Moving back to the front of the pack, the upper small pocket contains a medium-sized mesh zipper pocket and two nylon open-topped pockets. There are also four elastic loops in this compartment, but I doubt I will ever use them. This is a great place to store external hard drives or glasses that might otherwise be crushed in the primary compartment or large front pocket.
At the very top of the bag is a small pocket with soft cloth lining. This area is intended for cell phones or GPS units that might be scratched if stowed with other gear. I really like the placement of this pocket as it is well isolated from the rest of the bag.
The large front compartment of the Alpha is rife with pockets. A single large open nylon pocket, two medium nylon pockets, and two medium nylon pockets with retention straps can all be found here. There are also places to store business cards and pens. Lastly, a single large zipper pouch rests in the back of this compartment.
The final storage areas can be found on the sides of the Alpha. These tall, narrow pockets are excellent for water bottles or umbrellas. Suppressors also happen to fit very nicely in these compartments. This will come in handy for me as this bag is expected to see range duty on occasion.
Carrying the Yukon Alpha backpack over the course of the past week has been mostly an upgrade over my old Targus bag. The rigid back and sectioned padding on the rear of the bag help it to rest comfortably on my back. When the bag arrived, I immediately noticed that the foam padding used by Yukon is much denser than the kind used on my Targus backpack. The straps are also a substantial improvement for me with a pronounced curve that helps them stay in place on my shoulders. My biggest complaint about the backpack so far relates to the awful plastic buckles used to adjust the straps. These pieces lack teeth to bite into the adjustment strap and as a result, never stay in place. Unfortunately, I find that I am constantly readjusting the straps to fit as I like. To me, this is a serious design issue that does detract from an otherwise nice product.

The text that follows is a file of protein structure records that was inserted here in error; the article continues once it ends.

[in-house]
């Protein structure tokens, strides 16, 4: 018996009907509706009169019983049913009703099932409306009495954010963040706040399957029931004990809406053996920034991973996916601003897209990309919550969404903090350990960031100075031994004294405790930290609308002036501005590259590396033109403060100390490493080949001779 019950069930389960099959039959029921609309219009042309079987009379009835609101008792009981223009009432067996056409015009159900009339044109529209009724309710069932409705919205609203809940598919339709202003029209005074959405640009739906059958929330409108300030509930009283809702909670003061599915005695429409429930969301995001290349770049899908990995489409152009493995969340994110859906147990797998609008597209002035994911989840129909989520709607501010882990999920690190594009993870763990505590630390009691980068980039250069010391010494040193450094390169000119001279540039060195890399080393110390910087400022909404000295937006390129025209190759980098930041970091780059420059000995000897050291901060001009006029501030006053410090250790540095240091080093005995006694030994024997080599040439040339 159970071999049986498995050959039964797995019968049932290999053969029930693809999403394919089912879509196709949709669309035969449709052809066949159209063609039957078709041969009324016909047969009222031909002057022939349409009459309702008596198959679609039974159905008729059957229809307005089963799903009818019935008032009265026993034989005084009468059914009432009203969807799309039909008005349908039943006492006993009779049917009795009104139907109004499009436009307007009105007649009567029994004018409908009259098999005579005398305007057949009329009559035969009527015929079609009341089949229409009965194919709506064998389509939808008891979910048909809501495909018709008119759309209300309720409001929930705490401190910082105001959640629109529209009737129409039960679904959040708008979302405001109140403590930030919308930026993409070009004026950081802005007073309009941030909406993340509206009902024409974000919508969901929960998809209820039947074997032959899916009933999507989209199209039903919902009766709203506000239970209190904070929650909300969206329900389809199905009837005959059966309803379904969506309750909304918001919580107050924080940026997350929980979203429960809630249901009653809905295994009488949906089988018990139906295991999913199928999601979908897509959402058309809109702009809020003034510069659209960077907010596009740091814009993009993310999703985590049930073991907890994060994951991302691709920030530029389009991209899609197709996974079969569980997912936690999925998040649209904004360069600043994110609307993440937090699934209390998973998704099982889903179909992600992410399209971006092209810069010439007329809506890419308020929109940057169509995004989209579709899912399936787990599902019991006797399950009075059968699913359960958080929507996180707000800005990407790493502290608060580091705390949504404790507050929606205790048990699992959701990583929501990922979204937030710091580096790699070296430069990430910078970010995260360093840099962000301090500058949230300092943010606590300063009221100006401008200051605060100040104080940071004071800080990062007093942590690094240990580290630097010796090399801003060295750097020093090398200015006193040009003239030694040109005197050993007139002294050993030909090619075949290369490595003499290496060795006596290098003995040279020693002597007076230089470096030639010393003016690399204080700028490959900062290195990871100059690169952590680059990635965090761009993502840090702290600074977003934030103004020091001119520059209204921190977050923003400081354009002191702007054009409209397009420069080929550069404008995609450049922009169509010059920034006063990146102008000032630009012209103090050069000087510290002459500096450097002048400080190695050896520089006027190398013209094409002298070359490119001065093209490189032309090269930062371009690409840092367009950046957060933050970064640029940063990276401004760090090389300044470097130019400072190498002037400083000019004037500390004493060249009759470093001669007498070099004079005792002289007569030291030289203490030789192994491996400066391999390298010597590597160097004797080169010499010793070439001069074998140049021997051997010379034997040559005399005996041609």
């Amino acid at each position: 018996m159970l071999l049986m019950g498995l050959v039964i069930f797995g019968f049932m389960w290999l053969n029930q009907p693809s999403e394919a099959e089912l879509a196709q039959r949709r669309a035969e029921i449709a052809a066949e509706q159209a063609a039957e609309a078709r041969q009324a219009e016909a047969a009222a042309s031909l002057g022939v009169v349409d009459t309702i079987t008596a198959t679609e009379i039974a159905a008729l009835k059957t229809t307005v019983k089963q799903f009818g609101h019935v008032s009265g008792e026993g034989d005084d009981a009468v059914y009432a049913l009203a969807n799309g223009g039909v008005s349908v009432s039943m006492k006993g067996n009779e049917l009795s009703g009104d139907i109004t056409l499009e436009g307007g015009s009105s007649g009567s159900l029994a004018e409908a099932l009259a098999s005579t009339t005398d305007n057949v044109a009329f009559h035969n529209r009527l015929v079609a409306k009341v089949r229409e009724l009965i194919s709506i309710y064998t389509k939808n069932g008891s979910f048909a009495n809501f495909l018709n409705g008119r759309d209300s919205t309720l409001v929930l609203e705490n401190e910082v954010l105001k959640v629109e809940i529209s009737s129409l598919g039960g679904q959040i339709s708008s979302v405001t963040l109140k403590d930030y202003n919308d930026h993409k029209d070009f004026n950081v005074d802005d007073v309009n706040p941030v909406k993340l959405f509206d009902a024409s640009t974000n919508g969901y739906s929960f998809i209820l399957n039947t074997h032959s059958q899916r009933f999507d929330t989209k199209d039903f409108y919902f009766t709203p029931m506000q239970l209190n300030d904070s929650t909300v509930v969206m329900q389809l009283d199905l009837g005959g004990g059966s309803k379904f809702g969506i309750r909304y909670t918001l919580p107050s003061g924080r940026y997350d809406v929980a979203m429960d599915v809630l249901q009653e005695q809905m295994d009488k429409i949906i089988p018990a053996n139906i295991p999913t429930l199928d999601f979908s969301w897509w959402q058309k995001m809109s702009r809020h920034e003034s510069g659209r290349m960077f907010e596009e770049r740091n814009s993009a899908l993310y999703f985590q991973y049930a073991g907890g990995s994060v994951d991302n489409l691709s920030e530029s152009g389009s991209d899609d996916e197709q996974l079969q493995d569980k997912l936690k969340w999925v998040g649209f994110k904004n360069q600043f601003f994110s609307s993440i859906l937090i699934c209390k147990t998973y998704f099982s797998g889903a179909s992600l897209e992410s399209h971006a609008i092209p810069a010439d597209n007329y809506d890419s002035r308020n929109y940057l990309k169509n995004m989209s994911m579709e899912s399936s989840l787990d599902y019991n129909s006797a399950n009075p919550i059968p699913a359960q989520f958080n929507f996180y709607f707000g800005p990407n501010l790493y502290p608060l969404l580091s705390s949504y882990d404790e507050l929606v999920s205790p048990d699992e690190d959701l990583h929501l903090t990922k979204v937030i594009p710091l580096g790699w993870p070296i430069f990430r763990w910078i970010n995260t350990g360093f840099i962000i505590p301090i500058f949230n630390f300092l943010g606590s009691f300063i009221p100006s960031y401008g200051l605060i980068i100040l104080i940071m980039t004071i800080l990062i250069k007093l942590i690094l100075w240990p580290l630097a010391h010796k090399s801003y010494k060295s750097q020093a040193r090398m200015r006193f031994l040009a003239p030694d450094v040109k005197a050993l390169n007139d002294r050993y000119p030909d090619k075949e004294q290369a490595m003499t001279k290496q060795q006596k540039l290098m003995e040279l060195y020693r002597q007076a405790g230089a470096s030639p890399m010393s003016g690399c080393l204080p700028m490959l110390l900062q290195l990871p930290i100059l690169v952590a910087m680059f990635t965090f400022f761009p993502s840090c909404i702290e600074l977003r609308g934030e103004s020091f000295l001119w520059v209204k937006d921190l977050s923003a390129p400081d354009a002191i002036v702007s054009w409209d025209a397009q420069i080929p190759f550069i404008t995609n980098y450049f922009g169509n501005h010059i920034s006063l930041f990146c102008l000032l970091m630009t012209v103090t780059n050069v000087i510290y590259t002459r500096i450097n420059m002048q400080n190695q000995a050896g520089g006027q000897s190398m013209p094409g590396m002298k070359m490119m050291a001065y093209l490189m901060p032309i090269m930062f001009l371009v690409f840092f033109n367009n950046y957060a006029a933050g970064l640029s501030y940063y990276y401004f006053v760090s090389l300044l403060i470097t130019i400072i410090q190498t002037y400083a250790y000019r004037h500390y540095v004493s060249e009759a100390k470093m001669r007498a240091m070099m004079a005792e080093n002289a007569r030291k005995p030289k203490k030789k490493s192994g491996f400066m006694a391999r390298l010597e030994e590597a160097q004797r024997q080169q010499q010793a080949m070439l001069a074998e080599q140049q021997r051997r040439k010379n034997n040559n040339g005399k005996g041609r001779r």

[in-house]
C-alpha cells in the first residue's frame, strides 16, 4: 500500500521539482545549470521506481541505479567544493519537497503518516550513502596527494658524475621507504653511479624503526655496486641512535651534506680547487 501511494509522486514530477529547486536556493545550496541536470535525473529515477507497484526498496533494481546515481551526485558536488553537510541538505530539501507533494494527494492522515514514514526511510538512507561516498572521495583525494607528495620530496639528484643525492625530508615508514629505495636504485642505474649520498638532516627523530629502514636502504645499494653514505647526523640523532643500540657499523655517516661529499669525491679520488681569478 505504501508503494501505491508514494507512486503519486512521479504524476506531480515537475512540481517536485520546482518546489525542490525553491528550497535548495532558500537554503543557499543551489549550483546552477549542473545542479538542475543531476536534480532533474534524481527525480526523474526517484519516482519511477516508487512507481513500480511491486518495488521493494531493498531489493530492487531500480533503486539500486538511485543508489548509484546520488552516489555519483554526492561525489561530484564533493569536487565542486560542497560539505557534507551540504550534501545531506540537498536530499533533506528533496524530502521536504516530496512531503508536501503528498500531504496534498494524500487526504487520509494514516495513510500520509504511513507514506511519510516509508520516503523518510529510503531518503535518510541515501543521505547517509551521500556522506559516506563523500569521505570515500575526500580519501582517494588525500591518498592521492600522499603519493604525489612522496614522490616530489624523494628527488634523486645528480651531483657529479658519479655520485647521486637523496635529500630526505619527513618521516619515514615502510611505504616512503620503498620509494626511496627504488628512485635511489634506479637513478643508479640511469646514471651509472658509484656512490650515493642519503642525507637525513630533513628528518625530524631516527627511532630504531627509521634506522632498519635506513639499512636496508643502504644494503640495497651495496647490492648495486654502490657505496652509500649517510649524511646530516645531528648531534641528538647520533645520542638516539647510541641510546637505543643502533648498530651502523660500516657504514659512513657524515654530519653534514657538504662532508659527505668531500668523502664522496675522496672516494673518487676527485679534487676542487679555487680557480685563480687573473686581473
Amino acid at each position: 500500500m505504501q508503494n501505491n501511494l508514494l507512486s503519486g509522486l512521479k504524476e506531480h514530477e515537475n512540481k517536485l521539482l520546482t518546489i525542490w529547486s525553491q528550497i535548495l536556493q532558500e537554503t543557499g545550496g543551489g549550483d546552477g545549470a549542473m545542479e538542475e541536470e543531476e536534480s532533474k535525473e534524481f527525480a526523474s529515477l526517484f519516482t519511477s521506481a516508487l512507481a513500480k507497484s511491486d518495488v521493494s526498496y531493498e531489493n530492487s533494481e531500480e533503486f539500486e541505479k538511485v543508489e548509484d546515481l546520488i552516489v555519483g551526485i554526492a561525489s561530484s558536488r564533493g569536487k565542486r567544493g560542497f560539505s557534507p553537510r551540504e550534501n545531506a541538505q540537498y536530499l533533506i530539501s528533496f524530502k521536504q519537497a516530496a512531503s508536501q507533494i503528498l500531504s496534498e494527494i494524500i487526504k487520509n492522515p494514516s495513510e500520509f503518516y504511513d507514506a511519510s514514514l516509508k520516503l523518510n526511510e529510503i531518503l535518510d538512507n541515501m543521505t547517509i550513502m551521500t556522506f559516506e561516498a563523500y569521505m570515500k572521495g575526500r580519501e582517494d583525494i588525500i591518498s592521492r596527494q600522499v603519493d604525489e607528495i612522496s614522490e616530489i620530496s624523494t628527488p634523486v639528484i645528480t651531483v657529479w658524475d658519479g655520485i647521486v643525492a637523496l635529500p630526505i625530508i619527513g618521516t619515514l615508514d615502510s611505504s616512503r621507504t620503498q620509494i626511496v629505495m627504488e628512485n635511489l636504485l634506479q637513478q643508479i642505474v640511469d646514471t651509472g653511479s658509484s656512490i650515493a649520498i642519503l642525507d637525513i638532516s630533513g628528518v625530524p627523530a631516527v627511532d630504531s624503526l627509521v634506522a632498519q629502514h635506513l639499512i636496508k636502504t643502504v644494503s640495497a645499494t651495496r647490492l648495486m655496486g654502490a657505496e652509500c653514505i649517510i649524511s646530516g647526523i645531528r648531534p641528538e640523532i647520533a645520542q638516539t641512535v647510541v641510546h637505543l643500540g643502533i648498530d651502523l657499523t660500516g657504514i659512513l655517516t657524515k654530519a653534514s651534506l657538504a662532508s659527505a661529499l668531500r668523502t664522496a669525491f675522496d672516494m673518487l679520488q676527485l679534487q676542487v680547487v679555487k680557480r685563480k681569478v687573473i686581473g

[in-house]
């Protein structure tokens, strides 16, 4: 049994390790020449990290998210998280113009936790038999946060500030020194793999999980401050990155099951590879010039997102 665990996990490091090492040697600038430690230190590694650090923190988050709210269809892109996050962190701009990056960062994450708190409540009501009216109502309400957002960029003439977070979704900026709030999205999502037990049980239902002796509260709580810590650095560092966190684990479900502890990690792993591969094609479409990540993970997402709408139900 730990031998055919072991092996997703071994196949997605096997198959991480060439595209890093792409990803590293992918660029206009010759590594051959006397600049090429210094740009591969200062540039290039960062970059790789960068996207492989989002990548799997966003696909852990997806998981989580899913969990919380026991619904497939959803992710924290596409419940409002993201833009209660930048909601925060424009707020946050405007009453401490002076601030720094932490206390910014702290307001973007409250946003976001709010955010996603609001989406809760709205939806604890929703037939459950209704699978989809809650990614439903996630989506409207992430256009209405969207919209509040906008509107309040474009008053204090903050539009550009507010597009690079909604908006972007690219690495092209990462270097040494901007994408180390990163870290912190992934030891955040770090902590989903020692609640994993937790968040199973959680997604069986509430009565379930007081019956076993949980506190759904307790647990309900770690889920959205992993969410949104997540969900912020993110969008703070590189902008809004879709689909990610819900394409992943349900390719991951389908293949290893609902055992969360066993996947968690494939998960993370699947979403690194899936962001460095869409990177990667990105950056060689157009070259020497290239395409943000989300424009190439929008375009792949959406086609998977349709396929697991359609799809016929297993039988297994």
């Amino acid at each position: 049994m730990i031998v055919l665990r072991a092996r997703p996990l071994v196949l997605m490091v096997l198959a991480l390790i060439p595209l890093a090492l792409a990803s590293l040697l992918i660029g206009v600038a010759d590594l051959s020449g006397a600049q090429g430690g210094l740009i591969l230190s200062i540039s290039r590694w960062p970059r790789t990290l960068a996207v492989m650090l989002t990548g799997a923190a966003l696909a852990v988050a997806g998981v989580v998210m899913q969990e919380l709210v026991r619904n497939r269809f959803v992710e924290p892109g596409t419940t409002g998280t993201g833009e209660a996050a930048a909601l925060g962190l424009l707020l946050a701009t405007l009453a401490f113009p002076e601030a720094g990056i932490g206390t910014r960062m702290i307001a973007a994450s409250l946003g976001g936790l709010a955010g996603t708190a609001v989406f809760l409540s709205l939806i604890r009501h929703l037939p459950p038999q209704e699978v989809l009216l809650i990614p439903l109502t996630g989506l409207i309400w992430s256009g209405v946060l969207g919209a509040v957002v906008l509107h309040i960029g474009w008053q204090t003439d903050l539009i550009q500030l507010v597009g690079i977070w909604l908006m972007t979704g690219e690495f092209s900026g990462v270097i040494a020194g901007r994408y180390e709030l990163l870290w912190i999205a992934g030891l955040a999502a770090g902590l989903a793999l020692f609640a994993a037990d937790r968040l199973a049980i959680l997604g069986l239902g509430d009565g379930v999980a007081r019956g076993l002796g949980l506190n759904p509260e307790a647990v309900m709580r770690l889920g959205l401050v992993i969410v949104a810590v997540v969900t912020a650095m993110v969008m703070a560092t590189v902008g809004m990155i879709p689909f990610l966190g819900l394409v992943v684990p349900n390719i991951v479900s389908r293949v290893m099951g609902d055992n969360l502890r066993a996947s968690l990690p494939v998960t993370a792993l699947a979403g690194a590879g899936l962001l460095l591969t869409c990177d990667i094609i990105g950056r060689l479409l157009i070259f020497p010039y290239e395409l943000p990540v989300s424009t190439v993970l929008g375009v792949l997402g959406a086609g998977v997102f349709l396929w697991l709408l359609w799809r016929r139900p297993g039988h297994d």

Since I’ve only carried the bag for a week, it is perhaps a bit premature to start talking about its durability. That said, the double stitching used throughout the Alpha looks good and the material feels like it will hold up to regular, low intensity carry. Yukon Outfitters does use 600 denier polyester for this bag, while companies like Maxpedition frequently use 1000 denier fabric, so technically speaking it will not hold up to the same sort of abuse that a more expensive bag would. The buckles on the Alpha are also all plastic and feature no reinforcement. I do not expect this to be an issue for my usage level, but it might concern some. Another potential area of concern are the zippers. They seem to work fine right now, but Yukon does not use known zippers, like those from YKK. My recommendation is to be careful when zipping the pockets closed.
So far, the Yukon Tactical Alpha backpack has proven itself to be a very nice option for my usage level. At $40, I was willing to take a risk on this bag and I feel it was money well spent. For heavier use, I probably would go with a pricier option from 5.11, Maxpedition, or LBT, but this bag should serve me well. My minor quibble over the lackluster laptop compartment can be easily addressed by simply using a laptop sleeve. However, I am very disappointed by the poor showing by the strap buckles. Had I paid full retail, this would have been a deal breaker for me, but I can deal with it considering the price I paid. With that said, while I would not recommend anyone pay the full $80 retail price for the Alpha, at $40 it is a solid value.